Current limitations in GLI
Wealth and asset managers are currently missing operational gains and financial benefits by employing GLI in a limited scope when making investment decisions. To capture those gains and benefits, wealth and asset managers must give greater attention to advocacy, transparency, and development of accessible and meaningful gender metrics.
Many of today’s investment products use women in positions of leadership as their main, if not only, GLI metric. Disclosing this statistic is relatively simple and easily understood by investors, however, it skews focus toward the gender diversity of the board when defining GLI strategies, neglecting the impacts of other gender considerations.
Assessments of investment companies by wealth and asset managers are misleading unless they include a range of metrics, such as diversification of the overall workforce and the quality of employment opportunities for women. It seems unlikely that board gender quotas of today will be met tomorrow, unless viable candidates are supported and prioritized earlier in their careers.
The challenge in procuring the information to evaluate this range of metrics is in the lack of disclosure by companies. Advocacy efforts need to be augmented by wealth and asset managers, with a focus on obtaining more holistic GLI data beyond the board composition, so that we can define more impactful GLI strategies. This approach has been successful regarding other environmental, social, and governance (ESG) factors, such as climate change.
Two recent examples of successful advocacy efforts from wealth and asset managers in evaluating GLI impacts to their investments, though more specifically gender board composition impacts, are State Street Corp. and BlackRock:
- State Street Corp. identified 400 companies in 2017 with men-only boards and pressed for leadership gender diversification by electing to vote against the most senior member of those boards’ nominating and governance committees 7.
- BlackRock disclosed, in enhancements to their 2018 proxy voting guidelines for US securities, an expectation of at least two women directors on every board. In their Europe, Middle East, and Africa (EMEA) guidelines, where countries, such as Belgium, Germany, France and Italy, have legislated quotas for women on boards, a “sufficient gender mix” is expected 8.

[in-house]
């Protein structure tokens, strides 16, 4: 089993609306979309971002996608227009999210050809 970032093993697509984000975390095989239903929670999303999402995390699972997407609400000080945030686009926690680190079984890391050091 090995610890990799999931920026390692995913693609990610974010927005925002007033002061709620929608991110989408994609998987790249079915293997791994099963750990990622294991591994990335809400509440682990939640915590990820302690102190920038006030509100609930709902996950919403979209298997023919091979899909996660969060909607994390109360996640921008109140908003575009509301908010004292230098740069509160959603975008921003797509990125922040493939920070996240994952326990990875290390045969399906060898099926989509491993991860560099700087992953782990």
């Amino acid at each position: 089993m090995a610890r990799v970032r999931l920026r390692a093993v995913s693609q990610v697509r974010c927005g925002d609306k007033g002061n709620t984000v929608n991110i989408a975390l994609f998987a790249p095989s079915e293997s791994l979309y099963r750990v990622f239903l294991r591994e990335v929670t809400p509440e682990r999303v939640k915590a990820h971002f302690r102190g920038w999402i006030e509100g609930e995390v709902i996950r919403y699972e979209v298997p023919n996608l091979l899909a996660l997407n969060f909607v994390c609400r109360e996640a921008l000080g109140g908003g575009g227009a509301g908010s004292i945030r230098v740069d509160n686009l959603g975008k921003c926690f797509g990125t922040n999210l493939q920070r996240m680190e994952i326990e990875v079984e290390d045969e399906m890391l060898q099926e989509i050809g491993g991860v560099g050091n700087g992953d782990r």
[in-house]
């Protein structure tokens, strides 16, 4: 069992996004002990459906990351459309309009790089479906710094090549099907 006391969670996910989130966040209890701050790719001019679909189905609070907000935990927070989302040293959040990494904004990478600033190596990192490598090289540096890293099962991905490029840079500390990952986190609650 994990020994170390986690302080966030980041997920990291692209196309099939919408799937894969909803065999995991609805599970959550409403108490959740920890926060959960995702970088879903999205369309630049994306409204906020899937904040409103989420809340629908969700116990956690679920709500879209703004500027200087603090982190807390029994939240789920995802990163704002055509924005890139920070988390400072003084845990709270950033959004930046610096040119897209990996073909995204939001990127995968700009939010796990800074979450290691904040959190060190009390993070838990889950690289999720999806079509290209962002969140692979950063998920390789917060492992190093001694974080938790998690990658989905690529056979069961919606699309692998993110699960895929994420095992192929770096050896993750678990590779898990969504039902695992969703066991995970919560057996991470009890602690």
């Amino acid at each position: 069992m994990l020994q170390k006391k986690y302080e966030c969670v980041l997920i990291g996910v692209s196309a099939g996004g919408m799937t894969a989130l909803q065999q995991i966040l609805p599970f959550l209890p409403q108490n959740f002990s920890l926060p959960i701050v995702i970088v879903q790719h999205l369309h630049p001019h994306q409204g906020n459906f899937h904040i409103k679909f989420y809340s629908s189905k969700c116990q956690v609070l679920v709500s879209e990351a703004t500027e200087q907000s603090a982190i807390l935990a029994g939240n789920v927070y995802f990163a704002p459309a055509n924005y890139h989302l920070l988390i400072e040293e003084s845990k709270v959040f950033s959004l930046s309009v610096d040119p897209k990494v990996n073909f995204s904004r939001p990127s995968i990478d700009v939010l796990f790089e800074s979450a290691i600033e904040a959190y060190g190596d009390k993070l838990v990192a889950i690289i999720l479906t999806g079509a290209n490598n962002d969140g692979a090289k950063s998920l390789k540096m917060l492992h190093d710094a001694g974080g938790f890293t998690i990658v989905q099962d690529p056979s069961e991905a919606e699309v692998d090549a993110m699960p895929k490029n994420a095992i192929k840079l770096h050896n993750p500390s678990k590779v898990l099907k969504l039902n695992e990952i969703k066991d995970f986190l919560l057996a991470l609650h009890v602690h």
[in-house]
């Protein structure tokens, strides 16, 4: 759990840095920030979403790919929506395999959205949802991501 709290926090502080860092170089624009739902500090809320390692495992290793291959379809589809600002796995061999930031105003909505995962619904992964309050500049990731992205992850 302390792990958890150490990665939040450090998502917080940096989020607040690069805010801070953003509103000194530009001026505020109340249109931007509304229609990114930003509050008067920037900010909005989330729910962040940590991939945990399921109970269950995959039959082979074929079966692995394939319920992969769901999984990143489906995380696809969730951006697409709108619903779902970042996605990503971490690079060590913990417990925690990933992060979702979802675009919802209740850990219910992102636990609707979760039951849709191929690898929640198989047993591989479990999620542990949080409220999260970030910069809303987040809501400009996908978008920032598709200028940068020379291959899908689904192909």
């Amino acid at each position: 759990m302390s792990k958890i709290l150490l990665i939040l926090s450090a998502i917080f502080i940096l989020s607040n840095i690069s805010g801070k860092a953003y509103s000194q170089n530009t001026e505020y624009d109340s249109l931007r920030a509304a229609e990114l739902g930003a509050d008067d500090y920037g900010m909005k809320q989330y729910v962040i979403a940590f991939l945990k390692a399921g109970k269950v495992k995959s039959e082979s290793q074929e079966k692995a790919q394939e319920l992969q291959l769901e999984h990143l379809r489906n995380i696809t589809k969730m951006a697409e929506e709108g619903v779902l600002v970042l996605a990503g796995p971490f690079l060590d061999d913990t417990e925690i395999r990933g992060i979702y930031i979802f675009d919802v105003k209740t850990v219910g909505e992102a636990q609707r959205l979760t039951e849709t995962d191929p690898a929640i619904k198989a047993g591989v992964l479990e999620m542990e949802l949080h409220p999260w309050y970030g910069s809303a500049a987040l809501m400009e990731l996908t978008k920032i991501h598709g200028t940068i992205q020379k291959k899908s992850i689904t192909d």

Given the trend to penalize companies that fail women in leadership metrics through proxy voting or divestment, there could be significant financial impacts if other gender metrics are not adopted to accommodate more comprehensive GLI strategy targets.
Current challenges in adopting those metrics are the absence of disclosed gender data, data infrastructures, and dedicated resources needed to support the evaluation of investment decisions. Many wealth and asset managers do not have existing resources or infrastructure. An opportunity exists for wealth and asset managers to actively build a stronger foundation of more holistic gender metrics so they can achieve operational gains and increase financial opportunities.
Opportunities for wealth and asset managers
To maximize the benefits of GLI, we need to expand access to gender data and improve its quality. Additional quantitative information needed to support that expansion does exist, but right now the pressure for change is limited.
Some regions are addressing this lack of pressure through regulatory change. Several countries in Europe have had board representation gender quota legislation for almost a decade, but a recent example of new regulation that tackles other areas of GLI is the UK’s Equality Act 9. This mandate requires companies of a certain size to report their gender pay gap data.